NBC News

WOLFEBORO, NH - The Wolfeboro, New Hampshire police commissioner who used a racial slur to describe President Barack Obama has resigned, the police department confirmed Monday.
Wolfeboro resident Jane O'Toole said she overheard Wolfeboro Police Commissioner Robert Copeland make the racist remark in a local restaurant in March and wrote to the town manager about the incident. Copeland wrote an email acknowledging he said the slur which read, "I believe I did use the 'N' word in reference to the current occupant of the Whitehouse. For this, I do not apologize - he meets and exceeds my criteria for such."
The town manager, selectmen and Mitt Romney had all called for Copeland's resignation, and more than 100 residents packed a police commission meeting held last week. But until Monday, Copeland had insisted he wasn't going to step down. Police commissioner is an elected position in Wolfeboro.
Copeland submitted his resignation on Sunday night. It consisted of just one line, reading "I resign."
"The town is pleased," Board of Selectmen Chair Linda Murray told the Associated Press. "This gives us the opportunity to move on."
Copeland isn't the only one dealing with fallout from his remarks. Since last week, O'Toole said she has been getting threatening phone calls.
"It's been a crazy week," O'Toole said Monday. She said she's received about 7 or 8 calls from people all over the country. One was very supportive, but she said the rest have been offensive, bizarre, and in some cases even threatening.
"One man said, 'I'm gonna tell you, someone's going to beat you up,'" O'Toole said. He called back later and said that he was a giant ant and was going to chew her head off.
Another caller was drunk, she said, and told her to "leave the commissioner alone." And yet another told her she should "stick with her own."
Online and around town, O'Toole said she's received a far different reception. She's still new to town, having moved there from Portsmouth in November.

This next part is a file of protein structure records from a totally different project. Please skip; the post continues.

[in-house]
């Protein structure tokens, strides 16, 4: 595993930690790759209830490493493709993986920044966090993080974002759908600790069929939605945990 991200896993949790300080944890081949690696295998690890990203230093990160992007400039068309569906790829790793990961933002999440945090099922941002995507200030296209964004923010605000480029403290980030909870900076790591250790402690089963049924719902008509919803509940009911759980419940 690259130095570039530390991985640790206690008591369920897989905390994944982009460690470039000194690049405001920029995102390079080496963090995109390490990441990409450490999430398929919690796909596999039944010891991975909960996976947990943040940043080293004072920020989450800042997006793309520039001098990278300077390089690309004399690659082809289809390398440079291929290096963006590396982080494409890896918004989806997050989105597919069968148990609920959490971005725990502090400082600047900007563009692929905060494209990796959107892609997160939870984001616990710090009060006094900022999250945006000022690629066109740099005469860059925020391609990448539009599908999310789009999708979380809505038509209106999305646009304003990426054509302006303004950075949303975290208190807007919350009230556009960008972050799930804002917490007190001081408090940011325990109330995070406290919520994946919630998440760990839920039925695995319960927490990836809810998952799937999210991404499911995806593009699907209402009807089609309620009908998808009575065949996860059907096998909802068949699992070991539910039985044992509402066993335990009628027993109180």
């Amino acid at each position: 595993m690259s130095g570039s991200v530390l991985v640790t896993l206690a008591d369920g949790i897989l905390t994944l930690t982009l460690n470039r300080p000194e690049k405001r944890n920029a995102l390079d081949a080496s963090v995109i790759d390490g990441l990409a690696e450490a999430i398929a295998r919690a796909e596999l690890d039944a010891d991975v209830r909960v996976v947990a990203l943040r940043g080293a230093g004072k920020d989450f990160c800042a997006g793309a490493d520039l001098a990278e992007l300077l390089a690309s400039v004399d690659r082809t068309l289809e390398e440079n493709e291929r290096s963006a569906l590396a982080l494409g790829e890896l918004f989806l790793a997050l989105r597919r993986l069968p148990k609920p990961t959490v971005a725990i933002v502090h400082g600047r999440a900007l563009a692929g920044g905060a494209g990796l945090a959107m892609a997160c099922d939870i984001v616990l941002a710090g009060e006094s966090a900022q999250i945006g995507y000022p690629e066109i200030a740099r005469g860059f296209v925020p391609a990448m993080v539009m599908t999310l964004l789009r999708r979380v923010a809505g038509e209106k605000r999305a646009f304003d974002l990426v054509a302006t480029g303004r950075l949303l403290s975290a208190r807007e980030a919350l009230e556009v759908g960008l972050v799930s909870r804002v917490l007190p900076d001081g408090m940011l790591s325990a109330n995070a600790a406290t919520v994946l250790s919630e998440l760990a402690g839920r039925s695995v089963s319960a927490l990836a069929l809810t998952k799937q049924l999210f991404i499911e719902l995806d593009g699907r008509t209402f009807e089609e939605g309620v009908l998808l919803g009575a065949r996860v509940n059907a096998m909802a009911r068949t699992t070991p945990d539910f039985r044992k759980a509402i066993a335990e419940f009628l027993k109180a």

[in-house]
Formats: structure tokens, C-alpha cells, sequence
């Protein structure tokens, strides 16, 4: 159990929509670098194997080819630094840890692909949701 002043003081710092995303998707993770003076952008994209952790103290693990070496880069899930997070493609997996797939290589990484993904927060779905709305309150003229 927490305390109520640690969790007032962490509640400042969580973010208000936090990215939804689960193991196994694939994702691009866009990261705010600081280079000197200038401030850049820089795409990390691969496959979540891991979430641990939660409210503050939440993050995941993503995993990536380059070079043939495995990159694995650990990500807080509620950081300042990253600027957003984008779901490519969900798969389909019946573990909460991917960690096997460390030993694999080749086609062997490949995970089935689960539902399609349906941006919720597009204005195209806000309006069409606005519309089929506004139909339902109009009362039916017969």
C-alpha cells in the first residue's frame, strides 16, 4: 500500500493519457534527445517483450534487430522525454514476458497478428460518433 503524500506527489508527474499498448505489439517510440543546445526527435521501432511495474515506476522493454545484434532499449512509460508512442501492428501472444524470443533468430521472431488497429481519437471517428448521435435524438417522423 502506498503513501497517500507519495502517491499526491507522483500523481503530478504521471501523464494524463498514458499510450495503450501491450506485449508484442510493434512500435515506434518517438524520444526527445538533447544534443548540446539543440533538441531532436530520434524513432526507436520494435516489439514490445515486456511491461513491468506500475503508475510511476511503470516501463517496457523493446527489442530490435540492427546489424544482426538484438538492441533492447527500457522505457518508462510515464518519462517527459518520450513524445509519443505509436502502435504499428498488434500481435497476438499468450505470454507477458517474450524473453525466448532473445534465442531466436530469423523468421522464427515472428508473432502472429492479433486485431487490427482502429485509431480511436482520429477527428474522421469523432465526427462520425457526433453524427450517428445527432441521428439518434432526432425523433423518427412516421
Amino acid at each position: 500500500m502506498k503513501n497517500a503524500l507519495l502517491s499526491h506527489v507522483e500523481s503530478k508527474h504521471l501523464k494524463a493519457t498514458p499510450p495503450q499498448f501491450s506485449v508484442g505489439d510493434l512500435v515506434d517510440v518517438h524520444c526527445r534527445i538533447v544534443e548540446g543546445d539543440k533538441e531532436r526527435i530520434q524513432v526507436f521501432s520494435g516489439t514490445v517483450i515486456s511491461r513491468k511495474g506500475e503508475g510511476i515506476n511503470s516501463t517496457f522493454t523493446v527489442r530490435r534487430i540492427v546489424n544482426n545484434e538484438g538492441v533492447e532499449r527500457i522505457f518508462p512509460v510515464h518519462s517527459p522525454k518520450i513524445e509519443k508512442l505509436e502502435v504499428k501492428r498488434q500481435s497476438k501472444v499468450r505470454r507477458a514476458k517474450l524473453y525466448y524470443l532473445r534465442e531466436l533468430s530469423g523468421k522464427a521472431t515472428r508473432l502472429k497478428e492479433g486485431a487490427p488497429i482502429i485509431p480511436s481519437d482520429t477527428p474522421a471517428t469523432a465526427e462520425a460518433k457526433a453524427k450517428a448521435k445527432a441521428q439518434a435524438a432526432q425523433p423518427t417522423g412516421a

"The people in town and online have been enormously supportive," she said. "The overall reaction to this has been enormously positive. My town has been enormously supportive.
"I walk downtown and people thank me, people cry. The amount of support has far outweighed the wackos."
Town Manager David Owen said the town has received "hundreds" of emails and phone calls from all over the country since Copeland's comments were made public.
"Some of them have been pretty vile and many are misinformed," he said, noting that Copeland is an elected police commissioner, and not the police chief, a police officer, or the mayor, as some callers seem to think.
Owen said some people are threatening to cancel vacations or visits to Wolfeboro in the wake of the controversy.
But O'Toole said she doesn't think that will happen.
"If you're a bigot or a racist, don't bother coming here," she said. "We're 'Live Free or Die.' You can live here if you're black, Hispanic… Whatever you want to be, we're open to it. We're an open town, we're a town that stood up and said, 'This is not right.'
"This town is united in its stance against this. There's no reason why anyone should boycott this town. This is an open, welcoming town."